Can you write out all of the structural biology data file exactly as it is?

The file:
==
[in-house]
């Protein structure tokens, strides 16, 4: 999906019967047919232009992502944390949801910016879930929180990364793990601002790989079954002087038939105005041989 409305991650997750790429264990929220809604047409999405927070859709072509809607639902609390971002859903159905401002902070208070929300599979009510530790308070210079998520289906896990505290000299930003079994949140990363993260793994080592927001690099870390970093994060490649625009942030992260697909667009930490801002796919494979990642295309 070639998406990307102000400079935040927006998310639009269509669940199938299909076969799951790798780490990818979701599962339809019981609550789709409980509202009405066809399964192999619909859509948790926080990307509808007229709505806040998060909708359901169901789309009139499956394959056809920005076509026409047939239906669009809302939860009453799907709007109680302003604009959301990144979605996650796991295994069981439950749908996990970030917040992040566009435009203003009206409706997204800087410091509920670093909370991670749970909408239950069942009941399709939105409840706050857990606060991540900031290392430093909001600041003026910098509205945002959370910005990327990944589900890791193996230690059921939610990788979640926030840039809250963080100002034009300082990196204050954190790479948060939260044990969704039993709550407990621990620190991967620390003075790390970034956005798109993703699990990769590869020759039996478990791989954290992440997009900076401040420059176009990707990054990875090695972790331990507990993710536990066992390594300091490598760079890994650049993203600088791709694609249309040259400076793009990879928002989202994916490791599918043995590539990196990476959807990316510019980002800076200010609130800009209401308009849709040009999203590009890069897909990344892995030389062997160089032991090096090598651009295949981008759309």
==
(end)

[in-house]
């Protein structure tokens, strides 16, 4: 999906019967047919232009992502944390949801910016879930929180990364793990601002790989079954002087038939105005041989 409305991650997750790429264990929220809604047409999405927070859709072509809607639902609390971002859903159905401002902070208070929300599979009510530790308070210079998520289906896990505290000299930003079994949140990363993260793994080592927001690099870390970093994060490649625009942030992260697909667009930490801002796919494979990642295309 070639998406990307102000400079935040927006998310639009269509669940199938299909076969799951790798780490990818979701599962339809019981609550789709409980509202009405066809399964192999619909859509948790926080990307509808007229709505806040998060909708359901169901789309009139499956394959056809920005076509026409047939239906669009809302939860009453799907709007109680302003604009959301990144979605996650796991295994069981439950749908996990970030917040992040566009435009203003009206409706997204800087410091509920670093909370991670749970909408239950069942009941399709939105409840706050857990606060991540900031290392430093909001600041003026910098509205945002959370910005990327990944589900890791193996230690059921939610990788979640926030840039809250963080100002034009300082990196204050954190790479948060939260044990969704039993709550407990621990620190991967620390003075790390970034956005798109993703699990990769590869020759039996478990791989954290992440997009900076401040420059176009990707990054990875090695972790331990507990993710536990066992390594300091490598760079890994650049993203600088791709694609249309040259400076793009990879928002989202994916490791599918043995590539990196990476959807990316510019980002800076200010609130800009209401308009849709040009999203590009890069897909990344892995030389062997160089032991090096090598651009295949981008759309």